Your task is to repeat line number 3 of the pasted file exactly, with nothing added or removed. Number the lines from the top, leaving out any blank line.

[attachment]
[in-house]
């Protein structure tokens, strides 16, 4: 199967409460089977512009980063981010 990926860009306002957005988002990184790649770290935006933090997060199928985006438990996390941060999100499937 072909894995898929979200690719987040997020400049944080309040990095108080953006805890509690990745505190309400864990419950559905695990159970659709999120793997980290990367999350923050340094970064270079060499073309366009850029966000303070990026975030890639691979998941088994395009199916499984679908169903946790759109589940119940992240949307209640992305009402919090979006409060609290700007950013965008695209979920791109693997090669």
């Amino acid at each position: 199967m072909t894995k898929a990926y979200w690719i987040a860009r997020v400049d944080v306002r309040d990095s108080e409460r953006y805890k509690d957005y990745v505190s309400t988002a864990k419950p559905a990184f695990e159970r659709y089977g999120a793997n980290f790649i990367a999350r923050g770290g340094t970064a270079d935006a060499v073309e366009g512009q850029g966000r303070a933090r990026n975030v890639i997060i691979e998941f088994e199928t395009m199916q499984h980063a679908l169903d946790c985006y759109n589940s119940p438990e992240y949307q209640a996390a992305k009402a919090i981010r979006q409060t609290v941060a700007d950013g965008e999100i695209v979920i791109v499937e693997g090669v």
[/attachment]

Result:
């Amino acid at each position: 199967m072909t894995k898929a990926y979200w690719i987040a860009r997020v400049d944080v306002r309040d990095s108080e409460r953006y805890k509690d957005y990745v505190s309400t988002a864990k419950p559905a990184f695990e159970r659709y089977g999120a793997n980290f790649i990367a999350r923050g770290g340094t970064a270079d935006a060499v073309e366009g512009q850029g966000r303070a933090r990026n975030v890639i997060i691979e998941f088994e199928t395009m199916q499984h980063a679908l169903d946790c985006y759109n589940s119940p438990e992240y949307q209640a996390a992305k009402a919090i981010r979006q409060t609290v941060a700007d950013g965008e999100i695209v979920i791109v499937e693997g090669v």